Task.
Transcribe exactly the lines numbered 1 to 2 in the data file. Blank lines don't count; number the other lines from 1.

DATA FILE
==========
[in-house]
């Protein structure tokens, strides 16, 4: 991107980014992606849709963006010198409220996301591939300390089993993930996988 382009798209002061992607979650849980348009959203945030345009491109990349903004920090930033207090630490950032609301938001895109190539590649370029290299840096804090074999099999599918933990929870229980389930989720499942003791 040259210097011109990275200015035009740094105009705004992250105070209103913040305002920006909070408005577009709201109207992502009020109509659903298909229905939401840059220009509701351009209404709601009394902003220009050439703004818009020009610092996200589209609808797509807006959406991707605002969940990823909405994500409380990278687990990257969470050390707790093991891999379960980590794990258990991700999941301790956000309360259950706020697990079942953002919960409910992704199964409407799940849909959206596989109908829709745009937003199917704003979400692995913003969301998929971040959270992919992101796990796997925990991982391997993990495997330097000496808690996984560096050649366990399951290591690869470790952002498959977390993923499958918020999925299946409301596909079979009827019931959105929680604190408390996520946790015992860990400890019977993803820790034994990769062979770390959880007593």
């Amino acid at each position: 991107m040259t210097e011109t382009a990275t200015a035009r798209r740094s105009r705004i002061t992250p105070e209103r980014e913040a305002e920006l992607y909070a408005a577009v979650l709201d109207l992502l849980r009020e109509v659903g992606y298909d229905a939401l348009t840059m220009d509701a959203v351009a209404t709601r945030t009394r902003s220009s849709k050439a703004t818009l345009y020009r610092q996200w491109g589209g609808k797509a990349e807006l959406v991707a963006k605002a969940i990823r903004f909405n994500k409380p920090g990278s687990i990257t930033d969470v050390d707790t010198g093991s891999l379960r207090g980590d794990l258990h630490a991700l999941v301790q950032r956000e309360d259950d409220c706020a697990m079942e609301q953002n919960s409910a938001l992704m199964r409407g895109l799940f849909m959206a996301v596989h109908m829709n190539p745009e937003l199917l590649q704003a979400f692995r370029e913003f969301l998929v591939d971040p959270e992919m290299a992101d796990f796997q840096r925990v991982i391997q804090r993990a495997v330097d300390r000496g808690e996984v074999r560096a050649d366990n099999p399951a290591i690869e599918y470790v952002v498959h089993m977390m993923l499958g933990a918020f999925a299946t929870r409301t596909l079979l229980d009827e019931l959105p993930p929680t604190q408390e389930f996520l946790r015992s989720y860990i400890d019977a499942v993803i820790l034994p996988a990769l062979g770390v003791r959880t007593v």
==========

[in-house]
């Protein structure tokens, strides 16, 4: 991107980014992606849709963006010198409220996301591939300390089993993930996988 382009798209002061992607979650849980348009959203945030345009491109990349903004920090930033207090630490950032609301938001895109190539590649370029290299840096804090074999099999599918933990929870229980389930989720499942003791 040259210097011109990275200015035009740094105009705004992250105070209103913040305002920006909070408005577009709201109207992502009020109509659903298909229905939401840059220009509701351009209404709601009394902003220009050439703004818009020009610092996200589209609808797509807006959406991707605002969940990823909405994500409380990278687990990257969470050390707790093991891999379960980590794990258990991700999941301790956000309360259950706020697990079942953002919960409910992704199964409407799940849909959206596989109908829709745009937003199917704003979400692995913003969301998929971040959270992919992101796990796997925990991982391997993990495997330097000496808690996984560096050649366990399951290591690869470790952002498959977390993923499958918020999925299946409301596909079979009827019931959105929680604190408390996520946790015992860990400890019977993803820790034994990769062979770390959880007593």